## Small Group Activity: Modeling Nonuniform Density

AIMS Maxwell 2021
In this small group activity, students calculate a (linear) function to represent the charge density on a one-dimensional rod from a description of the charge density in words.
What students learn
• how to distinguish the two different uses of the word “linear” in a linear charge density that varies linearly;
• some of the words for describing functional variation: linear, quadratic, exponential, falls off like ..., proportional to the square, etc.
• how to “name the thing you don't know” with an algebraic symbol so that it can appear in an equation.

Consider a rod of length $L$ lying on the $z$-axis. Find an algebraic expression for the mass density of the rod if the mass density at $z=0$ is $\lambda_0$ and at $z=L$ is $7\lambda_0$ and you know that the mass density increases linearly.

## Instructor's Guide

### Student Conversations/Wrap Up

This activity is surprisingly difficult for some students. This activity is partly an opportunity to introduce language for functional dependence and partly an exercise in modeling physical behavior with a function with parameters that must be determined. Once students get the idea, it's pretty straightforward, but it helps solidify the concept if the exercise recurs a few times as part of future in-class activities and homework.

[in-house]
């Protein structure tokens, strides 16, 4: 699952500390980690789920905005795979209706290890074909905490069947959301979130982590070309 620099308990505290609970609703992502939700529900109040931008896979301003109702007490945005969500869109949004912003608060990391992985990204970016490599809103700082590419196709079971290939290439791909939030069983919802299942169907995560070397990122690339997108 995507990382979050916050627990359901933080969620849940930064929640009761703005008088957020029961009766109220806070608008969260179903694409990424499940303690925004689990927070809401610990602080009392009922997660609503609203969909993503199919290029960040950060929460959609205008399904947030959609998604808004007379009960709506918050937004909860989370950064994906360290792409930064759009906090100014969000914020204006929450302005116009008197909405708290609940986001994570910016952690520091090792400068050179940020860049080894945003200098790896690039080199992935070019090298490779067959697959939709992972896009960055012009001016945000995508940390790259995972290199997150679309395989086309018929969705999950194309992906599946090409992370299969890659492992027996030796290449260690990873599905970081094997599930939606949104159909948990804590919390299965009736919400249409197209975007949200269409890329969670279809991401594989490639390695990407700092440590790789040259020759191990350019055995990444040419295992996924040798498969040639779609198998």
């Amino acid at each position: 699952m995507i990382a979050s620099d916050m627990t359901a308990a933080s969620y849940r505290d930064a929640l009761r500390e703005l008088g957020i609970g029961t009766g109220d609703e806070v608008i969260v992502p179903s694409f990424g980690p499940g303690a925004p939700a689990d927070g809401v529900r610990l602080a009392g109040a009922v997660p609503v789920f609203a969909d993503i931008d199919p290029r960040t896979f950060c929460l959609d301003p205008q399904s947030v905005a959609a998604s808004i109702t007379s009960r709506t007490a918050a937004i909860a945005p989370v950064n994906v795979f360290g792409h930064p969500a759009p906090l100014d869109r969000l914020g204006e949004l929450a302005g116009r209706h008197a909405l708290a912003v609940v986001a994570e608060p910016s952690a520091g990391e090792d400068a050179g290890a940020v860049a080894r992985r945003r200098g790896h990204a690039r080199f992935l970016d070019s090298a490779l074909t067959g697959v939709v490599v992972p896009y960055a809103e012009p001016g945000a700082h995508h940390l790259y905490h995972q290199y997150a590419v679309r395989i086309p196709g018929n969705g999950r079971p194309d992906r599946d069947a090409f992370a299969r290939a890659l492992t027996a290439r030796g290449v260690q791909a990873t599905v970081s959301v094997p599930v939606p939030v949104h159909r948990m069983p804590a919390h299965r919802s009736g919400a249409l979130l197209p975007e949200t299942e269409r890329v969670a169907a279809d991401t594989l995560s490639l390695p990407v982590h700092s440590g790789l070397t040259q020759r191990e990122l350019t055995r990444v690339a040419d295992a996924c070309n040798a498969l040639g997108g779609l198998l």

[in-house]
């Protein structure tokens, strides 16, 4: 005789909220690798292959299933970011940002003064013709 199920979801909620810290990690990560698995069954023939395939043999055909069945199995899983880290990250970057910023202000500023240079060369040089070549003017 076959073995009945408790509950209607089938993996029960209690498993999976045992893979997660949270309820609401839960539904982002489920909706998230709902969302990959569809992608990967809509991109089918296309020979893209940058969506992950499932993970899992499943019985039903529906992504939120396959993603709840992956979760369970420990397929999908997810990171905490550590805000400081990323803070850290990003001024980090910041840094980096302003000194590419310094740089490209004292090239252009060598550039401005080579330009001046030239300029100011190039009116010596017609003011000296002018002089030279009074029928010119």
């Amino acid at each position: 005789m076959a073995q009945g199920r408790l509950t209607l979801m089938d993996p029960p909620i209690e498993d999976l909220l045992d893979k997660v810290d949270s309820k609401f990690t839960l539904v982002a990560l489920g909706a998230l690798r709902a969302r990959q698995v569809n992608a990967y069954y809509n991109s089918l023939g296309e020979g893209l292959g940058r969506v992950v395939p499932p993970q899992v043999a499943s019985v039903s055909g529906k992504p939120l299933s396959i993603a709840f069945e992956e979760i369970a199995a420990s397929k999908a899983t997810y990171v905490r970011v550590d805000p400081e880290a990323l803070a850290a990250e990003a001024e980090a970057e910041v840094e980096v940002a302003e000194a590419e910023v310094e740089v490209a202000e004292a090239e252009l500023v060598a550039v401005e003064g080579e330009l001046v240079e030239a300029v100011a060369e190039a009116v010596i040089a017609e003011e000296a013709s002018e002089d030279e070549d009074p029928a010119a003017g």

• Make sure to discuss lots of different language for functional dependence in the wrap-up: linear, quadratic, exponential, falls off like ..., proportional to the square, etc.
• Some students will not realize that they need to start with an equation with one or more unknown parameters in it. In the case of the given prompt: $\lambda(z)=\beta+\alpha z$. Lots of times, you can't write an equation unless you give an algebraic name to the unknowns. We call this strategy “Name the thing you don't know.”
• Be particularly aware of the fact that some students incorrectly believe the word “exponentially” means “has an exponent” as in $x^2$ rather than correctly believe that it means varies like the exponential function $e^{\alpha x}$. Make sure that this topic comes up in the conversation.

Author Information
Corinne Manogue
Keywords
Learning Outcomes